But there are hundreds of people here now and not one of them was Lina. I see a couple sitting on a bench holding hands. The guy has a large hiking bag by his feet and the girl is resting her head on his shoulder. His arm is wrapped around her and she meets his encircling caress with her hand, holding out against gravity by the intelocking of their fingers. He stares into the distance but she's looking up at him, head still but eyes scanning, drinking in every detail.
I've been there myself a million times. Once I had to say bye to Lina in Malaysia. I knew that I would probably be a mess after so I brought something to read to get my mind of it. The Economist - for the discerning pseudo-intellect. I sat at the waiting area of the airport balling my eyes out. Weeping, you know? It's only proper weeping if there's snot coming out of both nostrils. So there I was emptying my soul and buryring into the World Affairs section. A man sitting next to me leaned over and seeing that I had opened an article on interest rates (they expected a 1% increase that year), he looked at me concertedly and commiserated by asking if business was bad. I nodded. Business was pretty bad.
This guy was about to cry, I could feel it. I wanted to run to the nearest kiosk and catch him in an Economist, but he was all the way down there and I was up here on the balcony. I could only watch on as a woman approached the young couple.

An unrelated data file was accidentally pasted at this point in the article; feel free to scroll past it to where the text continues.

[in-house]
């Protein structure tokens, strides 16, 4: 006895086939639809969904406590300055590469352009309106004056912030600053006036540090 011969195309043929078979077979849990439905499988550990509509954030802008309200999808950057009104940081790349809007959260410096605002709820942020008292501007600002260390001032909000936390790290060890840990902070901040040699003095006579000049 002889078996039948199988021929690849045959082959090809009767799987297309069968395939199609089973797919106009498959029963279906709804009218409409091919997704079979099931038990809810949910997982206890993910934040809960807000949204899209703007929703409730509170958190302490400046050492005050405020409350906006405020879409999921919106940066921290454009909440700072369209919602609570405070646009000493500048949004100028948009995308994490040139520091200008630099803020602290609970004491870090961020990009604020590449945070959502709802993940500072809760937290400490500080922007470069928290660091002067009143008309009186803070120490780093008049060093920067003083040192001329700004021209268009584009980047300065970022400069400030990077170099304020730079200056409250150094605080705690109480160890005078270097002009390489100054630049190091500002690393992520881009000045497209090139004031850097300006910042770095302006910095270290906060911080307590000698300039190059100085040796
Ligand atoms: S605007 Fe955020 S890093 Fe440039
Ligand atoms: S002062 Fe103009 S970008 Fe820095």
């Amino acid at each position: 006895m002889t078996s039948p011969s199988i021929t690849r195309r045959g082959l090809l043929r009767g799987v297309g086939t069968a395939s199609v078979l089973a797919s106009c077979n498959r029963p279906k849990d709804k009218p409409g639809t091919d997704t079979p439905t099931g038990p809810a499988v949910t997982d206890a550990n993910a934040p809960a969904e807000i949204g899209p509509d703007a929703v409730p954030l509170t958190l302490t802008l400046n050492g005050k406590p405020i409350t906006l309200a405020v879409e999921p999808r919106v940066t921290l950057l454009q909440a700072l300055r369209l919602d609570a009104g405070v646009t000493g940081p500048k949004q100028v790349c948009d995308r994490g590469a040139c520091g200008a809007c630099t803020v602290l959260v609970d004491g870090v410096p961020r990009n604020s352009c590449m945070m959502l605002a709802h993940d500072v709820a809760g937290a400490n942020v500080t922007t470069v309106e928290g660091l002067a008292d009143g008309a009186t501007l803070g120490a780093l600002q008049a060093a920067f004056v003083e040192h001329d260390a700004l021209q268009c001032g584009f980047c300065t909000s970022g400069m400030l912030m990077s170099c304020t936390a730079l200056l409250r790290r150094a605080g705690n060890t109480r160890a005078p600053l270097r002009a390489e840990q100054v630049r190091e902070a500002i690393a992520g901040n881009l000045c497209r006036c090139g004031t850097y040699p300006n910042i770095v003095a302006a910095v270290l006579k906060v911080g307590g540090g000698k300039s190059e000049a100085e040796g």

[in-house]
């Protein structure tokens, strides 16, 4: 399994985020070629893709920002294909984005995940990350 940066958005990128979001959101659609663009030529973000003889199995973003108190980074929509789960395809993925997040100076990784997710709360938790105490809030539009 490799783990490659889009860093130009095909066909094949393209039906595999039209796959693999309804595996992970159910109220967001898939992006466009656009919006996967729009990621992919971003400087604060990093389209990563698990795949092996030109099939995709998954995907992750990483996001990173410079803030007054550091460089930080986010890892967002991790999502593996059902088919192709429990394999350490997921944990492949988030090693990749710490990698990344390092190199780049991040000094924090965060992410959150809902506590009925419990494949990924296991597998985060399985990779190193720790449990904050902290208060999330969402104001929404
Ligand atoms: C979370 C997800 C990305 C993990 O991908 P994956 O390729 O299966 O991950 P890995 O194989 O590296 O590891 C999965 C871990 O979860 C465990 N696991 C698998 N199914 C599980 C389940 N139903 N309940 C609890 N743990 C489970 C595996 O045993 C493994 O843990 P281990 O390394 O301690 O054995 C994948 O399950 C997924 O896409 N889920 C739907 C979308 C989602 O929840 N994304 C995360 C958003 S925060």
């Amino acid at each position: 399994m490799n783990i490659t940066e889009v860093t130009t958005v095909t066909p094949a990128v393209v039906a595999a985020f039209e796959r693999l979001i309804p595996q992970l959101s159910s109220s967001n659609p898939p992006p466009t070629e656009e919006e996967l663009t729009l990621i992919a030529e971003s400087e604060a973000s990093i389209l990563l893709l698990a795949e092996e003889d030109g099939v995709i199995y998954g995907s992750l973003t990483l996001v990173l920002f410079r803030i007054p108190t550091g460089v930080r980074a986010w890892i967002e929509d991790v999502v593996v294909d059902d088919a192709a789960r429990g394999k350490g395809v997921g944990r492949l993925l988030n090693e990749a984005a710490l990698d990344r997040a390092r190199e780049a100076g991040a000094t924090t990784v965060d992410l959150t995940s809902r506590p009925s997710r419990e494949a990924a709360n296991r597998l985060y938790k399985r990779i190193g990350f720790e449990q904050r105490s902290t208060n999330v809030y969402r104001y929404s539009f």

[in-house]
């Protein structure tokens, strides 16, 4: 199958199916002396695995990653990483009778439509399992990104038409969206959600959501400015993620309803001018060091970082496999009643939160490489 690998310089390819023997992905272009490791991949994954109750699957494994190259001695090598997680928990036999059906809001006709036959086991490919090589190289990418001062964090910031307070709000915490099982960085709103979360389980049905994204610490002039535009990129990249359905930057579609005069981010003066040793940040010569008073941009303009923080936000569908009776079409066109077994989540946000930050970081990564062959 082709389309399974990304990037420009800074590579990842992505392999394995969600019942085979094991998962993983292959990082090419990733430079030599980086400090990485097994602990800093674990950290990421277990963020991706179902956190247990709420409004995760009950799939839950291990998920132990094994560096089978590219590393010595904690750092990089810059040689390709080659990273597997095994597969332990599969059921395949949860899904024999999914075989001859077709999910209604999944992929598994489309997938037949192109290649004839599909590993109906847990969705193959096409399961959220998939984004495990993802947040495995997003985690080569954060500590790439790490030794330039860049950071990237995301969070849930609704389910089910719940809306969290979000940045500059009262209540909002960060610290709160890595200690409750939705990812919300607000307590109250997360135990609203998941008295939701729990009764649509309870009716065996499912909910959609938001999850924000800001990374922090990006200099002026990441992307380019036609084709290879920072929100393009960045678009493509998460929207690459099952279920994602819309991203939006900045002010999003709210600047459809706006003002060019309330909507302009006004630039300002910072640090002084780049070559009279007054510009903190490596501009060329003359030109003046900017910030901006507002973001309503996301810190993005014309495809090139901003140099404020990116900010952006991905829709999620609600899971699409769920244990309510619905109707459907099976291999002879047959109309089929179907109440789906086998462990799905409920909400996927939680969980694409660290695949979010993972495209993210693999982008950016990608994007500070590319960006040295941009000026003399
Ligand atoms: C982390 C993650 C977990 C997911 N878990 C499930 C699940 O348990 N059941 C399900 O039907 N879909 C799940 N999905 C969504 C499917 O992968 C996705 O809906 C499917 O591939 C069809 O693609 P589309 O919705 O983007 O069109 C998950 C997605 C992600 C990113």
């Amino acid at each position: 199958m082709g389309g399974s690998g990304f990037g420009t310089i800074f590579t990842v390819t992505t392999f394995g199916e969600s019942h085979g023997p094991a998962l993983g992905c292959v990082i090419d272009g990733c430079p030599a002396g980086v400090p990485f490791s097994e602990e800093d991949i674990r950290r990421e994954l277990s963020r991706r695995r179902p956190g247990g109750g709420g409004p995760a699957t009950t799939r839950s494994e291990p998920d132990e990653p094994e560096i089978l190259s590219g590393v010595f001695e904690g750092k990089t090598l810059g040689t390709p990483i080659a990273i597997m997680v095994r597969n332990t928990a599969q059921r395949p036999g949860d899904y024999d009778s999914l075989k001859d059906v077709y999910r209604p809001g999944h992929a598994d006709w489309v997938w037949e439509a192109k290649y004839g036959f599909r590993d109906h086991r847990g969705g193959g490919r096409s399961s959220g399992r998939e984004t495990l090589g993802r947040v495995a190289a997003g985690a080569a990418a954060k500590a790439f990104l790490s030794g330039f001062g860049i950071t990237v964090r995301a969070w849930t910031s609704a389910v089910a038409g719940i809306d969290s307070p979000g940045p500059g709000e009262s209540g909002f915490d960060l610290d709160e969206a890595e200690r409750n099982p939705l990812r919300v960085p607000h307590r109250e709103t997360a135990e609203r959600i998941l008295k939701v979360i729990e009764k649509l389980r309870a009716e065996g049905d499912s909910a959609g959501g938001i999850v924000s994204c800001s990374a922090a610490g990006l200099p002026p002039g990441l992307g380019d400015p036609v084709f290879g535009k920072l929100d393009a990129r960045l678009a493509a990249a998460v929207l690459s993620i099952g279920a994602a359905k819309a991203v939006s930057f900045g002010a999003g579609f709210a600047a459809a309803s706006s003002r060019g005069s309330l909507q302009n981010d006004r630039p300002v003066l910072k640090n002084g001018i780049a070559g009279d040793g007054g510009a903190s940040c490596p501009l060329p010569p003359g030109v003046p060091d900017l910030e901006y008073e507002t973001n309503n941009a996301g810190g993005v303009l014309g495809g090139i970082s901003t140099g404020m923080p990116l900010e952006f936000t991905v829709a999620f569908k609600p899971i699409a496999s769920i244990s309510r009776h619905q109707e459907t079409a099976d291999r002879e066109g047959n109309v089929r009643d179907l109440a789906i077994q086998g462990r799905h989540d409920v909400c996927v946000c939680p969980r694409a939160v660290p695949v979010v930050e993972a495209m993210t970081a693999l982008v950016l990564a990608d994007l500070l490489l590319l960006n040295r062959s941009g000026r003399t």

In every train station there's always a confused middle aged woman. I guarantee it. They all kind of look the same as well, messy hair, reading glasses dangling from the neck, one too many bags, sandals and a flustered voice.
The Confused Woman stood in front of the couple and started gesticulating wildy with her hands which caused the girl to sit up straight and the guy to blink a few times in shock. It seemed like she wanted to know which platform took her to Newark (I'm good at sign language). The Confused Woman and the couple converse for a bit, the guy pointing her up the stairs in my general direction. She looks up at me, I make eye contact with her, smile and nod (I don't know why), now she's really confused.
She shakes her head like a computer rebooting and turns back to the couple. She seems to thank them. But before she turns to leave she notices that there's only one bag for the two young lovers on the bench. She points to it and asks them something. The couple turn to look at each other and the guy shrugs his shoulders sadly. The clasp their hands together and the Confused Woman says some parting words to them before hurrying along.